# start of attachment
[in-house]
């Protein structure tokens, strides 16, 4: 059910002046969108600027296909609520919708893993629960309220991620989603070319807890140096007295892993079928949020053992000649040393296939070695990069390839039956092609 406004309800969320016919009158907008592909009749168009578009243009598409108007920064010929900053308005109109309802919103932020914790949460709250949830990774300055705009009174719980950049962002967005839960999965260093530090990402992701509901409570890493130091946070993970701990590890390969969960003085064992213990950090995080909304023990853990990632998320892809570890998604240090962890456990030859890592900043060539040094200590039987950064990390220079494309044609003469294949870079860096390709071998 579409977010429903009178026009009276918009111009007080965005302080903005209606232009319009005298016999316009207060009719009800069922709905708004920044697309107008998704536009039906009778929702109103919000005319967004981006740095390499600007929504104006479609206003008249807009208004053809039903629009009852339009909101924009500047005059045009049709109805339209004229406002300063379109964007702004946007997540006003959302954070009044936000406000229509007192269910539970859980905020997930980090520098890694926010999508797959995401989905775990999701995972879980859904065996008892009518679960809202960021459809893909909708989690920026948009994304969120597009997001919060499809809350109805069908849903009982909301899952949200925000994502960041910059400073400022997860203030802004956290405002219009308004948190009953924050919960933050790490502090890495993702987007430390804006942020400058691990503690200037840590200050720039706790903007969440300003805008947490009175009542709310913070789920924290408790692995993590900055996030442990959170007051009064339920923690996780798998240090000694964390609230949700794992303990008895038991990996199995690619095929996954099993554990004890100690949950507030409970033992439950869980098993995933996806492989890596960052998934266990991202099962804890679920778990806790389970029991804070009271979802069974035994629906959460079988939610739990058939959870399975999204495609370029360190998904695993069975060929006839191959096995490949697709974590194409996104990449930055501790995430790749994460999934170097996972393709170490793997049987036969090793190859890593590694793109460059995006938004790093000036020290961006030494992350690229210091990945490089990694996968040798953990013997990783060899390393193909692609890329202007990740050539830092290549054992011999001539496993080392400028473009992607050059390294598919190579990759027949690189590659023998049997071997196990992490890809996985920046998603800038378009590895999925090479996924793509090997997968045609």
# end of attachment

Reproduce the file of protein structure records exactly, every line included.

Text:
[in-house]
């Protein structure tokens, strides 16, 4: 059910002046969108600027296909609520919708893993629960309220991620989603070319807890140096007295892993079928949020053992000649040393296939070695990069390839039956092609 406004309800969320016919009158907008592909009749168009578009243009598409108007920064010929900053308005109109309802919103932020914790949460709250949830990774300055705009009174719980950049962002967005839960999965260093530090990402992701509901409570890493130091946070993970701990590890390969969960003085064992213990950090995080909304023990853990990632998320892809570890998604240090962890456990030859890592900043060539040094200590039987950064990390220079494309044609003469294949870079860096390709071998 579409977010429903009178026009009276918009111009007080965005302080903005209606232009319009005298016999316009207060009719009800069922709905708004920044697309107008998704536009039906009778929702109103919000005319967004981006740095390499600007929504104006479609206003008249807009208004053809039903629009009852339009909101924009500047005059045009049709109805339209004229406002300063379109964007702004946007997540006003959302954070009044936000406000229509007192269910539970859980905020997930980090520098890694926010999508797959995401989905775990999701995972879980859904065996008892009518679960809202960021459809893909909708989690920026948009994304969120597009997001919060499809809350109805069908849903009982909301899952949200925000994502960041910059400073400022997860203030802004956290405002219009308004948190009953924050919960933050790490502090890495993702987007430390804006942020400058691990503690200037840590200050720039706790903007969440300003805008947490009175009542709310913070789920924290408790692995993590900055996030442990959170007051009064339920923690996780798998240090000694964390609230949700794992303990008895038991990996199995690619095929996954099993554990004890100690949950507030409970033992439950869980098993995933996806492989890596960052998934266990991202099962804890679920778990806790389970029991804070009271979802069974035994629906959460079988939610739990058939959870399975999204495609370029360190998904695993069975060929006839191959096995490949697709974590194409996104990449930055501790995430790749994460999934170097996972393709170490793997049987036969090793190859890593590694793109460059995006938004790093000036020290961006030494992350690229210091990945490089990694996968040798953990013997990783060899390393193909692609890329202007990740050539830092290549054992011999001539496993080392400028473009992607050059390294598919190579990759027949690189590659023998049997071997196990992490890809996985920046998603800038378009590895999925090479996924793509090997997968045609």